The Income Elasticity of the Value of Travel Time is Not One Number

The Income Elasticity of the Value of Travel Time is Not One Number


M Börjesson, WSP Analysis & Strategy, SE; M Fosgerau, Technical University of Denmark, DK; S Algers, Royal Institute of Technology, SE


In 1994 a VoT study was undertaken in Sweden. In 2007 a new VoT study was undertaken. One objective was to study the income effect based on data from 2007 as well as from 1994. This paper describes the methods, the data collection and the results.



Value of time (VoT) is often considered as the most important benefit when assessing transport infrastructure projects. Stated Choice methods have now become something of a standard tool to estimate the monetary VoT. Knowledge on the relationship between demand and income growth as well as the relationship between VoT and income growth is therefore essential. In the literature, one important reference is the meta analysis by Shires and de Jong (2006), using a large number of cross sectional studies to estimate the dependence between VoT and income (among other factors). Another important reference is Fosgerau(2005), emphasizing the need to consider not only the change in VoT per se, but also the fact that income impacts covariates that influence the VoT as well. For forecasting as well as for estimation of VoT, random utility models have traditionally been used. From these, the VoT can be derived as the relation between time and cost parameters. The VoT may increase as an effect of lower marginal utility of money as well as an increased marginal utility of time. For assessment, this does not matter, but for fore¬casting, this may lead to different effects. So, to be able to make a proper project appraisal, we need to know not only how the VoT changes, but also to what extent this change reflects changes in marginal utilities of money and time.

In 1994, a VoT study was undertaken in Sweden by the national transport planning authorities (Algers et al 95) to facilitate improved VoT for project appraisal. In this study, a relatively weak relationship between income and VoT was found. The result was not convincing enough to make the authorities depart from their practice to assume a constant future VoT (a decision partly based on other considerations). In forecasting however, the results motivated a reduction of the marginal utility of money proportional to half the income growth.

In 2007, a new VoT study was commissioned by the Swedish transport planning authorities. One objective of this study was to study the income effect based also on time series data, i.e. based on data from the 2007 study as well as the 1994 study. This paper describes the methods used for this purpose, the data collection and the results.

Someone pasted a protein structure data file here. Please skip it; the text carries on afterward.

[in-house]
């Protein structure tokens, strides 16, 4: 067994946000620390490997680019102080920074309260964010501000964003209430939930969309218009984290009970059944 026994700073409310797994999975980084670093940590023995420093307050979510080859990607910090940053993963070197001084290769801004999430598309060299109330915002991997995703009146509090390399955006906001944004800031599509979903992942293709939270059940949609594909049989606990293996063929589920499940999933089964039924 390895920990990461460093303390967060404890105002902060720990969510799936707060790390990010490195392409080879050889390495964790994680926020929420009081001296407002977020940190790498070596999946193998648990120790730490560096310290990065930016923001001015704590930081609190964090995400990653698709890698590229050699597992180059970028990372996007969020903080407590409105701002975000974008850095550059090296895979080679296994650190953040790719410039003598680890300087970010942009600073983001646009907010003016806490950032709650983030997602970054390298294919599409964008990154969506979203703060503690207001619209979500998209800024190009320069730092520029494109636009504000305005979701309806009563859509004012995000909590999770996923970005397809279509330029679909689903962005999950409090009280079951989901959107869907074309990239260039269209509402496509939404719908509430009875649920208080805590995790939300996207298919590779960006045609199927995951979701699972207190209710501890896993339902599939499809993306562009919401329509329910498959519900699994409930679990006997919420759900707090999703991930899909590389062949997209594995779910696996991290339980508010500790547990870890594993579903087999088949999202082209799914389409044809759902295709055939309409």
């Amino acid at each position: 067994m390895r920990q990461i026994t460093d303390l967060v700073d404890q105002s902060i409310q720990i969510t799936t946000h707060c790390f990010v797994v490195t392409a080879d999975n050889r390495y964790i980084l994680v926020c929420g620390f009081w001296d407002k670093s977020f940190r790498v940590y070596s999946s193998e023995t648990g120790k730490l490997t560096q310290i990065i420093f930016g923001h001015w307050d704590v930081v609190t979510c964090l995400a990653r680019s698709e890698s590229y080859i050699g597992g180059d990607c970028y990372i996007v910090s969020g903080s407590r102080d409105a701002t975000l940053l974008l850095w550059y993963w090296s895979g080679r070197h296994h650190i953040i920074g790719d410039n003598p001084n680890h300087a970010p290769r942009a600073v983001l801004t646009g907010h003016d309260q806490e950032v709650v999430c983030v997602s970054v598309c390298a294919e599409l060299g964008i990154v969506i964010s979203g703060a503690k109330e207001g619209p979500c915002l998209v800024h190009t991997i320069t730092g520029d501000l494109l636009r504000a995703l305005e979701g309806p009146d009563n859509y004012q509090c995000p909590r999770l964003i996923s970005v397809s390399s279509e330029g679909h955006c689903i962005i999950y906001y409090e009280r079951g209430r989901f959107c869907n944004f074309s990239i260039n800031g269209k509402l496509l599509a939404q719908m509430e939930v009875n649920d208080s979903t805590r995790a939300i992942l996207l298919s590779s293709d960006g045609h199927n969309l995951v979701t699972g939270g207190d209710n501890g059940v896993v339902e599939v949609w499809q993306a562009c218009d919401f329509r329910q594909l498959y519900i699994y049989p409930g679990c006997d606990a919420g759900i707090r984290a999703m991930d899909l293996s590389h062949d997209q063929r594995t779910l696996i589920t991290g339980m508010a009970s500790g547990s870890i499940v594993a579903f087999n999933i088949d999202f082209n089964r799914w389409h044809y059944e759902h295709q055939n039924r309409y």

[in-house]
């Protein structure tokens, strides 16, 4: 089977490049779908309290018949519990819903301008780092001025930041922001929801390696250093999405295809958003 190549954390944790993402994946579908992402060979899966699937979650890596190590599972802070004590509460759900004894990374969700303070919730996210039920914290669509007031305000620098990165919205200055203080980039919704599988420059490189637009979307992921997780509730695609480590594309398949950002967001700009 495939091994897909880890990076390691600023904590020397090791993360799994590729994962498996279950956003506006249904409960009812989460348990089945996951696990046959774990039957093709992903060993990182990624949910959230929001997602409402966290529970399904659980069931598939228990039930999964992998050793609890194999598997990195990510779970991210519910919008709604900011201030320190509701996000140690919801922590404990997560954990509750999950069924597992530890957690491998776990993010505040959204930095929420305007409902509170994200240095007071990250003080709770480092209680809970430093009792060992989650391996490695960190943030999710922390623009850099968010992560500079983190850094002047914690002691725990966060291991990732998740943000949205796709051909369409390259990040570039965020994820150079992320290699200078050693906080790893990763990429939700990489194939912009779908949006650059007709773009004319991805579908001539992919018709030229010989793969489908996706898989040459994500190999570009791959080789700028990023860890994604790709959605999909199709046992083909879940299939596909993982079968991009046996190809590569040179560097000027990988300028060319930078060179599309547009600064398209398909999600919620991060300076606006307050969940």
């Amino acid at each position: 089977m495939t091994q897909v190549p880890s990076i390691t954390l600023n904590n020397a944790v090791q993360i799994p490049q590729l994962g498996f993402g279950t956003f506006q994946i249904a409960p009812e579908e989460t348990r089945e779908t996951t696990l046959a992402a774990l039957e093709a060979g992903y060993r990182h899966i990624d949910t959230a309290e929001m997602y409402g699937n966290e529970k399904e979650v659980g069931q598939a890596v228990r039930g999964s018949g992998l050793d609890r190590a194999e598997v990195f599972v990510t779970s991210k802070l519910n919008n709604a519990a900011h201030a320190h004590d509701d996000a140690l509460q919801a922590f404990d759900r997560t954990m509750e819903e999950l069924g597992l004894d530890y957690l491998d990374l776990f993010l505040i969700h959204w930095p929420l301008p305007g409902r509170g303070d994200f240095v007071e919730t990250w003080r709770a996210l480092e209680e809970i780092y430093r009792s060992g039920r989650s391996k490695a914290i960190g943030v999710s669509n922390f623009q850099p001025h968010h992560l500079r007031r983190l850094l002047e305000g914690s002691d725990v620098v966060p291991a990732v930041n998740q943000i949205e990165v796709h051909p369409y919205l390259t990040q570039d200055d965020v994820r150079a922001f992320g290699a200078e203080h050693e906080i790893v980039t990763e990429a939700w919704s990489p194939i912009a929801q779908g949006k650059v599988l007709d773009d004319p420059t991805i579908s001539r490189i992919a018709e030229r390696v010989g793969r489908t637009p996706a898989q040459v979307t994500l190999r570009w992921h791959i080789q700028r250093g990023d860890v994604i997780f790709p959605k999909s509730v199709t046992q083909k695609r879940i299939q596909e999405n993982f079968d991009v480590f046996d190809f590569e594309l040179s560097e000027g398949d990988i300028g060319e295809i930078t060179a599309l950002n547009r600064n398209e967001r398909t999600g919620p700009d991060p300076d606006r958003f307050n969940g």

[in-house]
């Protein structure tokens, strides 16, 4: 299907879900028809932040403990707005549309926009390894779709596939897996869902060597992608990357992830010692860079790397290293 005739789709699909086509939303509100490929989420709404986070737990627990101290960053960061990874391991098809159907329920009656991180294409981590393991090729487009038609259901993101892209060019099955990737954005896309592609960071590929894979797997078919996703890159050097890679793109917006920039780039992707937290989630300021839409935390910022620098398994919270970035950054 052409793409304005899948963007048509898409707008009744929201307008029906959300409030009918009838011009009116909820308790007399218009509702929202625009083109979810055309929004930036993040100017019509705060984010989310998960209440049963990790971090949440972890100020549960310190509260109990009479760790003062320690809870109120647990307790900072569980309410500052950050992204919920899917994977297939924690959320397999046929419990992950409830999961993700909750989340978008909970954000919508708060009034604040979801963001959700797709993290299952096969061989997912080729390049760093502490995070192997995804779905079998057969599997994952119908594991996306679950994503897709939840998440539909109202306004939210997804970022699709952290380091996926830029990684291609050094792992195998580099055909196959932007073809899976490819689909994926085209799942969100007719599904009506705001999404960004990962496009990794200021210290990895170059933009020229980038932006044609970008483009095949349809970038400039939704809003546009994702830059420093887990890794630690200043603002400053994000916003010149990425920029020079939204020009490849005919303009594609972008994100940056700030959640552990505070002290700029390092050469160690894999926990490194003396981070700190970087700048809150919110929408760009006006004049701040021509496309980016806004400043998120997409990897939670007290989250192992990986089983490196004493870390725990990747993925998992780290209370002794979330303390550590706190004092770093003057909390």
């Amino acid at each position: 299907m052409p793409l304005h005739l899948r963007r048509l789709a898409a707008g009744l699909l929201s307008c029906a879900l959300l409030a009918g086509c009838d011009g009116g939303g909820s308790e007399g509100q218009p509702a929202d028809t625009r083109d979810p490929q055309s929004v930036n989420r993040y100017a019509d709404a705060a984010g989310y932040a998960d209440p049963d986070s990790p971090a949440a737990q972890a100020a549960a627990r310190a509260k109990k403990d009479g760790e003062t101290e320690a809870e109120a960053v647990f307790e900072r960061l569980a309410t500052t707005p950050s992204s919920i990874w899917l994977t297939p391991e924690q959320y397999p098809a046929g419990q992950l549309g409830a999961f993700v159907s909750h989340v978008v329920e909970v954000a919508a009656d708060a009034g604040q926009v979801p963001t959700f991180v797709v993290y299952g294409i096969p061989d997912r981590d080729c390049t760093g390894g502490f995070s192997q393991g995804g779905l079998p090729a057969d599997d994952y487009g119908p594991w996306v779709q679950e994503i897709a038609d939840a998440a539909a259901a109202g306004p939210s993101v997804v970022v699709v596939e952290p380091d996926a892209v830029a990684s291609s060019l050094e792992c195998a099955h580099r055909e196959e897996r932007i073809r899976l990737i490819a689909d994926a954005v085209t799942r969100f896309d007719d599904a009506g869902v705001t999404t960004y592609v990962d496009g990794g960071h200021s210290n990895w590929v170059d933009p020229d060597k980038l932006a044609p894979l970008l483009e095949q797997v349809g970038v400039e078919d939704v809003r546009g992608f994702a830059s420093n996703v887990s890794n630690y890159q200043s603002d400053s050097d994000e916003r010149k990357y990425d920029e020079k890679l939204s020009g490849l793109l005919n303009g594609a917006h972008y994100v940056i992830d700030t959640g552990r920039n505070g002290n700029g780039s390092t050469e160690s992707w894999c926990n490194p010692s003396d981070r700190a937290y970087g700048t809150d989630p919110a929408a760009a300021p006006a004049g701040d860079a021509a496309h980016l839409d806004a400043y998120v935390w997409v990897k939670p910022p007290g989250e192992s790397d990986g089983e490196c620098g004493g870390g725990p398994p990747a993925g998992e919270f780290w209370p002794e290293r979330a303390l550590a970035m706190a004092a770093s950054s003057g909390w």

We use the multinomial logit model to estimate cost and time parameters from Stated Choice data sets for 1994 and 2007, including covariates related to trip and trip maker attributes. We test for differences attributable to the survey year.

We also use a mixed logit model to estimate the VoT directly, based on the econometric model used by Fosgerau (2005). This model is based on the fact that the State Choice exercise uses only cost and time attributes, and thus can be formulated as the traveller accepting or declining a travel time saving bid. In this setting we similarly test the dependence of the VoT with respect to covariates and survey year, also recognising that there is an unsystematic variation in the VoT.

We finally develop an income elasticity also accounting for the dependence between income and travel distance.

We use the 1994 Swedish value of time study data for car trips, and the replication of this survey in 2007. The 2007 replication was made using exactly the same questionnaire as in 1994, sampling car travellers in the same way and in the same places, and using the same experimental design, with the sole change of increasing the cost levels by 40 percent, corresponding to real income growth and inflation. The sample size of 2007 (500 observations) was designed to make it possible to reject a unit income elasticity. The 1994 data contains about 700 observations.

The project is ongoing, but some preliminary analysis indicates that the main effect is related to the cost parameter. Final results will be available during the spring of 2009.


Algers, S, Lindqvist-Dillén, J, Widlert, S, (1995). The National Swedish Value of Time Study, paper presented at the PTRC European Transportation Forum in Warwick 1995. Proceedings of seminar F, P393 ISBN 0-86050-283-X.

Fosgerau, M. (2005) Unit income elasticity of the value of travel time savings.
a. NECTAR Conference, Las Palmas G.C. June 2-4, 2005.

Shire, J, and de Jong, G (2006) An international meta-analysis of values of time. Annex A to HEATCO, Deliverable 5, Proposal for Harmonised Guidelines, EU 6th framework program.


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